If you’ve been reading The Amateur Financier for a while, you’re probably aware that one of my guilty pleasures is Cracked.com. I’ll admit, much of what they publish doesn’t really count deep journalism, and even the articles that are interesting and well cited (yes, Cracked is surprisingly good at citing relevant and interesting sources for their comedy articles) tend to involve more curse words than you might be comfortable reading.
Still, every so often they publish something that really makes me think. Such an article was published last week, which discussed the ways that language can control your thoughts. Some of the examples they include Australian Aboriginal tribesmen being better at oriented themselves (because they use cardinal directions such as North and South when orienting themselves, rather than left and right like us English speakers) and how having a name for a particular color enables you to distinguish it from similar colors. It’s kind of amazing what various psychological studies have shown about the effects language can have on our perception.
Money, Language, and You
Naturally, being a personal finance blogger, my thoughts went to how the words we use regarding money affect our actions about making, spending, and saving it. If you talk about investing as being ‘risky’, are you going to put more money into your investments? If putting money into index mutual funds is ‘boring’, how likely is it that you will seek more speculative investments to ‘spice up’ your investments? If you tell yourself that saving money or paying off your credit bills is ‘impossible’, are you even going to try? The language you use to describe your money habits can have a large impact on what actions you take with your money, and as a result, what happens with your finances over time.
Given these points, the language we use when we talk about money takes on a new importance. If what you say affects how you think (and it does), and how think affects how you act (also, quite true), then the importance of using proper language regarding your money becomes even more pronounced. So, how can we ensure that we use the proper language? Well…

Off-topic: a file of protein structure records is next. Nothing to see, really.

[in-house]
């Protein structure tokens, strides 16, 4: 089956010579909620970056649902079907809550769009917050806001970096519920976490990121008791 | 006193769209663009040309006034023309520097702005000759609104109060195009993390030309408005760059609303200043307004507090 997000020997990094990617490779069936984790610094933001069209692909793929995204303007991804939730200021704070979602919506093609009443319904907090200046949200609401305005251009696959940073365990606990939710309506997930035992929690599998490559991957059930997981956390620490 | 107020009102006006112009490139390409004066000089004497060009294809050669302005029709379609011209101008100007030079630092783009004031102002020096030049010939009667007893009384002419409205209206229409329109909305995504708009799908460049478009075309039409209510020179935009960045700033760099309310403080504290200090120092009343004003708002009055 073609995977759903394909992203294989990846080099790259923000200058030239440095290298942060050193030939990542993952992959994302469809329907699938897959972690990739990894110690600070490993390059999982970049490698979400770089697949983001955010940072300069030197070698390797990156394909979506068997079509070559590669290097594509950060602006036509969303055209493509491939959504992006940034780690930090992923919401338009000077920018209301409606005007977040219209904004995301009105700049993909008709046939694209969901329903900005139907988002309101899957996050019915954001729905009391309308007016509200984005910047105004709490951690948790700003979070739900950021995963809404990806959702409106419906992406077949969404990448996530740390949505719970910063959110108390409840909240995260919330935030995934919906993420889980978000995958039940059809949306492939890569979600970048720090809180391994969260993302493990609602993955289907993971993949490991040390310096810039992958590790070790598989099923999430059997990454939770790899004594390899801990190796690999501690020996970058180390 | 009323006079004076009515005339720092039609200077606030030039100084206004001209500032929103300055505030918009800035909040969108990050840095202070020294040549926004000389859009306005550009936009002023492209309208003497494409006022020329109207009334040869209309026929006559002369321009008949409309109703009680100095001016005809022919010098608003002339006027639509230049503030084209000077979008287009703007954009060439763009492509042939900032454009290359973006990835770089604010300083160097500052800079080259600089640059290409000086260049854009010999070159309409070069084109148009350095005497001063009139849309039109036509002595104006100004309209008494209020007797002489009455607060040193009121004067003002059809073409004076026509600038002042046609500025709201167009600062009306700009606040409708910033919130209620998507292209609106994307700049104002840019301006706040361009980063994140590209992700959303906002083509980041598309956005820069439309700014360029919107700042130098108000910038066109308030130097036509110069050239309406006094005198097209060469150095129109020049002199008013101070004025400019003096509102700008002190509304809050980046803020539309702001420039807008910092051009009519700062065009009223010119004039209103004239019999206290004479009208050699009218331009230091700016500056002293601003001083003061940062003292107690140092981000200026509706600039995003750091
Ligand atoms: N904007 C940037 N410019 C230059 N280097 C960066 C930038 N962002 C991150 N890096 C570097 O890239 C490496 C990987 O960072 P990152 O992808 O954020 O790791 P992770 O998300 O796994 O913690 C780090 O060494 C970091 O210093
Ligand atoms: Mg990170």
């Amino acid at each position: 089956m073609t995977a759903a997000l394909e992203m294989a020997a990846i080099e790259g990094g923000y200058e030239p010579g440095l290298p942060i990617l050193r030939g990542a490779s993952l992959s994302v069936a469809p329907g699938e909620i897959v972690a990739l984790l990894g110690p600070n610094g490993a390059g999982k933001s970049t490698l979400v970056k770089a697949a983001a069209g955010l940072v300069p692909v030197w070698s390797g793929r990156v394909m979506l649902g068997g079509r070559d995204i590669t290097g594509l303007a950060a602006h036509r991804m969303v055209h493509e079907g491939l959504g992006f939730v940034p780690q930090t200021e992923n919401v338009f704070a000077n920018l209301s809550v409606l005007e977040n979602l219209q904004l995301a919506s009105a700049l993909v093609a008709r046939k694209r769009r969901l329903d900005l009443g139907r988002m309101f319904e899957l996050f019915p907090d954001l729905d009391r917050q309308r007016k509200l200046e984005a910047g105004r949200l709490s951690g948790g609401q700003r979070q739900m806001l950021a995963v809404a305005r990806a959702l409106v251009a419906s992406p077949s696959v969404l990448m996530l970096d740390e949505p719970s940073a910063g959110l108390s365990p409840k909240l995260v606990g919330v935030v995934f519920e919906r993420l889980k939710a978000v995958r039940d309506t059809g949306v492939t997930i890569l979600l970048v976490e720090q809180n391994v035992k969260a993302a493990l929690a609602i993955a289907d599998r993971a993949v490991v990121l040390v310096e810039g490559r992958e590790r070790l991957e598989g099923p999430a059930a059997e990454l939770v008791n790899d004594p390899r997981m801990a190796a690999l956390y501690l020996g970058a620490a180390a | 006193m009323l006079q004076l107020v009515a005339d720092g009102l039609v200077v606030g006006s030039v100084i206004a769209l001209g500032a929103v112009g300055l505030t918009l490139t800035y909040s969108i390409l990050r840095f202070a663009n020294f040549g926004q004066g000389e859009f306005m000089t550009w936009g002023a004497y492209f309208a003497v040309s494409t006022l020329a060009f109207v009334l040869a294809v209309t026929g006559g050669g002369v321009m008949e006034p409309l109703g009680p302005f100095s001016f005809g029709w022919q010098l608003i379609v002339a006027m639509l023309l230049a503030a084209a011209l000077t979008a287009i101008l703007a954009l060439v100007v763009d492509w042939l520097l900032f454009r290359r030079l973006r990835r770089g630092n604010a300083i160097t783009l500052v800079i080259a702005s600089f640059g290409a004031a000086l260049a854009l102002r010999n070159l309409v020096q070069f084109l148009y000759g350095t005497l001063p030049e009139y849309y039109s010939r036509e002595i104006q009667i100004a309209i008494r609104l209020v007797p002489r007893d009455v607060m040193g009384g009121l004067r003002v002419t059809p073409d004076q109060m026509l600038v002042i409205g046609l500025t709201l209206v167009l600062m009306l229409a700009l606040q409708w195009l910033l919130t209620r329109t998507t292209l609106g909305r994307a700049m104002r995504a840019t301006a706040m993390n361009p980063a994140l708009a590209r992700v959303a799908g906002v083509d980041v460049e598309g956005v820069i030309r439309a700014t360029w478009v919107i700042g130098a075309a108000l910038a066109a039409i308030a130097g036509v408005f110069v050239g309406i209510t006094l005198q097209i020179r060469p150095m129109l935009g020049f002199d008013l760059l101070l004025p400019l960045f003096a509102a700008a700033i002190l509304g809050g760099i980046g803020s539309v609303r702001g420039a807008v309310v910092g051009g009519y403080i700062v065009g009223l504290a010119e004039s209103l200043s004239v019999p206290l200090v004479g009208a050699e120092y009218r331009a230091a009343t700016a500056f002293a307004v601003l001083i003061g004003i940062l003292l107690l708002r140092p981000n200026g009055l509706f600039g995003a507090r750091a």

1. Learn the Language of Money: One of the biggest obstacles people face when trying to be more proactive about their money is the wall of jargon that financial types tend to use. Even if you have a grasp of the basics, telling the difference between ‘large-cap growth stocks’ and ‘zero-coupon bonds’ can get rather tricky. That’s before we even get into the issue of how much money to put into each type of investment. If you want to help learn the language used by investors, one good place to start looking is Investopedia’s Dictionary. It’s one of the most thorough lists of investing terminology out there, and should provide a good grounding in the phrases you’ll encounter while researching your investments. And of course, you can take advantage of my Investing 101 posts to give you a background in many of the most commonly encountered investments.
2. Use Optimistic Language…: It’s important to have confidence in your ability to determine proper investments. If you are constantly doubting yourself, you’re likely to invest in vehicles that don’t provide enough returns to reach your goals. If you are fairly young and pulled your money out of stocks and other growth investments after the market turmoil of 2008, telling yourself that the stock market was ‘too risky’ or not a ‘safe’ place to keep your money, you could find yourself not getting enough of a return to retire at a reasonably young age (or perhaps at all). Instead, remind yourself that investments go in cycles, and that if you are diversified and don’t let yourself panic, you’ll come out ahead in the investment game.
3. …But Don’t Be Overconfident: It can be tempting, particularly if you have had some luck with your investments in the past, to chalk up your success to your amazing investment skill. There’s nothing wrong with that; more power to you if you have had success investing. The trouble is if you start to invest more and more of your money in increasingly speculative (there’s another of those money terms) investments because you tell yourself that ‘I’m too good to lose money’ or ‘It’s stupid to keep some money in savings, earning nearly nothing’. It’s important to remind yourself that potential reward doesn’t come without risk, that there is not such thing as a ‘sure thing’ when it comes to investing.
There you have it, several ways to keep the language you use from sabotaging your money goals. Hopefully, you can now tell yourself that ‘Money management isn’t that hard’ and that ‘If I work at it, I’m sure I’ll increase my net worth over time.’